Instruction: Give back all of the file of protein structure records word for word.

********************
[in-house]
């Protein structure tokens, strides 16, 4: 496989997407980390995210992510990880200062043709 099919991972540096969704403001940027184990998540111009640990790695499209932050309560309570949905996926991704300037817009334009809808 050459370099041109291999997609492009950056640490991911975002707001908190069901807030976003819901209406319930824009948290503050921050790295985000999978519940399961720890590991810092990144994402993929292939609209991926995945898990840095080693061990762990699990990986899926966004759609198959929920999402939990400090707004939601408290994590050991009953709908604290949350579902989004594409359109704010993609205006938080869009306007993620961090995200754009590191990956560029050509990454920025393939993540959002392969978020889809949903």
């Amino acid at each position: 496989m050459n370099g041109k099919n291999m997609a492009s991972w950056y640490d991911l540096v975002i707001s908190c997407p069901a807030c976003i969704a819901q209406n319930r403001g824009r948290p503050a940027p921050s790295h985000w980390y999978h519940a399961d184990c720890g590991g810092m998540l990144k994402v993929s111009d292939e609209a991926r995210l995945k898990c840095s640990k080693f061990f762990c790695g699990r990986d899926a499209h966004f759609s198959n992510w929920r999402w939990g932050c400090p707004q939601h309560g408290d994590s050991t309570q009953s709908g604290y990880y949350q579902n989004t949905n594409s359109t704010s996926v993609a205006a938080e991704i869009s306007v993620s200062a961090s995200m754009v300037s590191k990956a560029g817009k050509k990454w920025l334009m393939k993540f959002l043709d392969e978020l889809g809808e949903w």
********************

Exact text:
[in-house]
């Protein structure tokens, strides 16, 4: 496989997407980390995210992510990880200062043709 099919991972540096969704403001940027184990998540111009640990790695499209932050309560309570949905996926991704300037817009334009809808 050459370099041109291999997609492009950056640490991911975002707001908190069901807030976003819901209406319930824009948290503050921050790295985000999978519940399961720890590991810092990144994402993929292939609209991926995945898990840095080693061990762990699990990986899926966004759609198959929920999402939990400090707004939601408290994590050991009953709908604290949350579902989004594409359109704010993609205006938080869009306007993620961090995200754009590191990956560029050509990454920025393939993540959002392969978020889809949903």
């Amino acid at each position: 496989m050459n370099g041109k099919n291999m997609a492009s991972w950056y640490d991911l540096v975002i707001s908190c997407p069901a807030c976003i969704a819901q209406n319930r403001g824009r948290p503050a940027p921050s790295h985000w980390y999978h519940a399961d184990c720890g590991g810092m998540l990144k994402v993929s111009d292939e609209a991926r995210l995945k898990c840095s640990k080693f061990f762990c790695g699990r990986d899926a499209h966004f759609s198959n992510w929920r999402w939990g932050c400090p707004q939601h309560g408290d994590s050991t309570q009953s709908g604290y990880y949350q579902n989004t949905n594409s359109t704010s996926v993609a205006a938080e991704i869009s306007v993620s200062a961090s995200m754009v300037s590191k990956a560029g817009k050509k990454w920025l334009m393939k993540f959002l043709d392969e978020l889809g809808e949903w």